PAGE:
Harare, Zimbabwe – As results start trickling in following Wednesday’s elections in Zimbabwe, showing Robert Mugabe’s Zanu-PF firmly in the lead, senior opposition figures have already started condemning the electoral process as a sham.
On Thursday, the Movement for Democratic Change’s Morgan Tsvangirai described the election as a “huge farce” while his Secretary General Tendai Biti told Al Jazeera that Zimbabwe was entering “a political crisis”.
Millions of Zimbabweans have pinned their hopes on this election as a means to consolidate the relative democratic gains over the past five years of a unity government shared mostly by Zanu-PF and the MDC, after the political crisis that followed the 2008 elections.
Many say that the country cannot afford another political crisis.
With few incidents of violence, little intimidation to report over the election period, and, crucially, with Southern African Development Community (SADC) and African Union (AU) observers endorsing the elections as credible, activists and civil society say the results present a mere veneer of the truth.
Al Jazeera talks to Pedzisai Ruhanya, director of Zimbabwe Democracy Institute, a civil rights and advocacy group based in the capital Harare, on why these the elections have been problematic for the Zimbabwean people.
Al Jazeera: What is your assessment of this election?
Pedzisai Ruhanya: There has been an organised and coordinated suppression of the democratic will of the people. Fundamentally, there are two issues. One, the environment of the election and the second is the administration and content of the elections.
Concerning the environment, the civil and political rights of the people have not been considered. Although elections have been relatively peaceful, they have not been free of intimidation. In terms of administration, there are problems with how the electoral body managing the election prepared this election. And how it was compiled. There was targeted and coordinated registration of people in urban areas meaning that certain demographics left out, not able to participate, and there were too many bottle necks.
AJ: But why did the MDC-T and others participate in an election when it was clear the conditions were not likely to be ideal?
PR: Even I participated, knowing the conditions of this election. But there was monumental fraud. There was a feeling that people wanted to move on, and change their lives. We did not anticipate this systematic, naked and brazen manipulation. This time, there has been not naked violence and this makes it very difficult for the international community, for the AU, and SADC to be able to say the election was not free and fair.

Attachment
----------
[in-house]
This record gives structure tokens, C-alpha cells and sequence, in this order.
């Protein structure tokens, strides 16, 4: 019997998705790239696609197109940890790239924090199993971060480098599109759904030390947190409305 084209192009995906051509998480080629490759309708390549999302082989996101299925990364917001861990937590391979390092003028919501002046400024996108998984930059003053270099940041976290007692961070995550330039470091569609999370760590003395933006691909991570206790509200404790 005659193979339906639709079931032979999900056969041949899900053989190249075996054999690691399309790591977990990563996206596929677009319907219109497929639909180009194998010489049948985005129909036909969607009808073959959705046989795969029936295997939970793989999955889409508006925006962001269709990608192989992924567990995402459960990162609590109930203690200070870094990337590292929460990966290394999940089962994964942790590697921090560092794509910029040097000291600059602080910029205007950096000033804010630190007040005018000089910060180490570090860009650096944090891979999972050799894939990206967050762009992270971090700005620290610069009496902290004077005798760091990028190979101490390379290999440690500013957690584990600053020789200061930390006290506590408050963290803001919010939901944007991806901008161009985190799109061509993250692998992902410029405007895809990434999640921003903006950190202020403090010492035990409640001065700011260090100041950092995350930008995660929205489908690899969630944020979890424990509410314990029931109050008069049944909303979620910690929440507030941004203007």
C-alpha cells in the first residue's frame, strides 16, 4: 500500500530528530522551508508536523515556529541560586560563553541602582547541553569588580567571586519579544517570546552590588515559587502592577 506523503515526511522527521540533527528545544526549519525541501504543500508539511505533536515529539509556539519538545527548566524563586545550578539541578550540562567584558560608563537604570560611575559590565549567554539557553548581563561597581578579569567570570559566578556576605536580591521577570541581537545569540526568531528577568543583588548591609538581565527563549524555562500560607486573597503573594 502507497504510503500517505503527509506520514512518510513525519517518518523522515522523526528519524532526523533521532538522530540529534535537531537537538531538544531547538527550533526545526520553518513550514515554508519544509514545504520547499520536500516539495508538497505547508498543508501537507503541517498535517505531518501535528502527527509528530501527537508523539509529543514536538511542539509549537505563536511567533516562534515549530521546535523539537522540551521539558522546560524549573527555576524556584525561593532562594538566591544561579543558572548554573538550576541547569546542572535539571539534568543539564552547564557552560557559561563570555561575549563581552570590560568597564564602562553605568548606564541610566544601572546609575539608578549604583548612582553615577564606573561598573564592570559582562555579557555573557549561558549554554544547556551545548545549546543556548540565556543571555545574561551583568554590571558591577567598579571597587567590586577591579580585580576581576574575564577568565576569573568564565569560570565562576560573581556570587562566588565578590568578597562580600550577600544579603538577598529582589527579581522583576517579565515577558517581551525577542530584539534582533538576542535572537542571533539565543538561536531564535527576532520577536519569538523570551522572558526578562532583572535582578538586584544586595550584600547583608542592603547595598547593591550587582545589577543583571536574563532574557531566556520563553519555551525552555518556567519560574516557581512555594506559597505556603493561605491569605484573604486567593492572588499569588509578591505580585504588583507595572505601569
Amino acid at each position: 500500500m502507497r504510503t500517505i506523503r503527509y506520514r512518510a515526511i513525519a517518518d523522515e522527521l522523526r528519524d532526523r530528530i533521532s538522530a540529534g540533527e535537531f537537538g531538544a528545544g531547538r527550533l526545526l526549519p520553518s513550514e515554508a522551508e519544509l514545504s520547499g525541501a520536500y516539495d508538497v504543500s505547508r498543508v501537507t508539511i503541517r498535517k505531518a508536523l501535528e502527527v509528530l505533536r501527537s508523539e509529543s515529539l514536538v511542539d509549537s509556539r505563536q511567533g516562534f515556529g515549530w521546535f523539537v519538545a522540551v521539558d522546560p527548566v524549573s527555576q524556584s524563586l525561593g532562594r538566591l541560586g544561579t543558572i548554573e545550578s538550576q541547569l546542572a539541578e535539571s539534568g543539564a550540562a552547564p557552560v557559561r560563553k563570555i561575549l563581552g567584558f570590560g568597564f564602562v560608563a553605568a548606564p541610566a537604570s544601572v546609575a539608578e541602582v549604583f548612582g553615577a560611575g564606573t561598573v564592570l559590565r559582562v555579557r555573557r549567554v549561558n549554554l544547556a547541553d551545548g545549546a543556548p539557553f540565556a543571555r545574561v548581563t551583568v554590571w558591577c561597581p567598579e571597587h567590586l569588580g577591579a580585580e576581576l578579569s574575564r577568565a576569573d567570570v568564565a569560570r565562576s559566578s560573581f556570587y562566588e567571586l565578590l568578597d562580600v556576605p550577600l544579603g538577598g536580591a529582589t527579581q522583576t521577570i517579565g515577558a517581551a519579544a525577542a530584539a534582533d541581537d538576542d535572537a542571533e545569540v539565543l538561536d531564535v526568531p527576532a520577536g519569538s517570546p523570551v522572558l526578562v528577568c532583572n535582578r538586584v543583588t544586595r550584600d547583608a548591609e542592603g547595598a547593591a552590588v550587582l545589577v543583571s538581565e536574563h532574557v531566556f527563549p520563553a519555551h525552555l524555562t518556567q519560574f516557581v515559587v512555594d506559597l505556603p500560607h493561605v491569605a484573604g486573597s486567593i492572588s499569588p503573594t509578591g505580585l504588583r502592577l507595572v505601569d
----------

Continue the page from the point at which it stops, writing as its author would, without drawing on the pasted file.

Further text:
AJ: So much talk about the voters roll. Explain why the voters roll was essential in this election?
PR: The voters roll is the primary document in an election. It is a fundamental document that tells you who is supposed to vote, and who is not supposed to vote. How do you go to an election when you do not know who should vote? And how do you say that election is credible then?
AJ: What about the SADC and the AU endorsing this poll? They are the window to the world without western observers.
It is not for SADC but the people who must authenticate this election. It is the people of Zimbabwe, and not SADC or the AU, both of which are communities of nations. The onus is on the people of Zimbabwe, the opposition and civil society to compile evidence to expose their rigging
Finally, if the MDC reject this election fully, what is likely to be their course of action?
Firstly, they should not go to the courts. There is no court that would defy Mugabe. If they go to court, they risk legitimizing Mugabe. And they will be forced by the international community to accept the result.
They need to look at their own internal failings, and see where they went wrong. And they need to look at the next election, and organize themselves. I do not see people coming on the streets. We must not mourn and we must be organized. We must not accept Mugabe’s rigged poll.
Additional reporting by Tendai Marima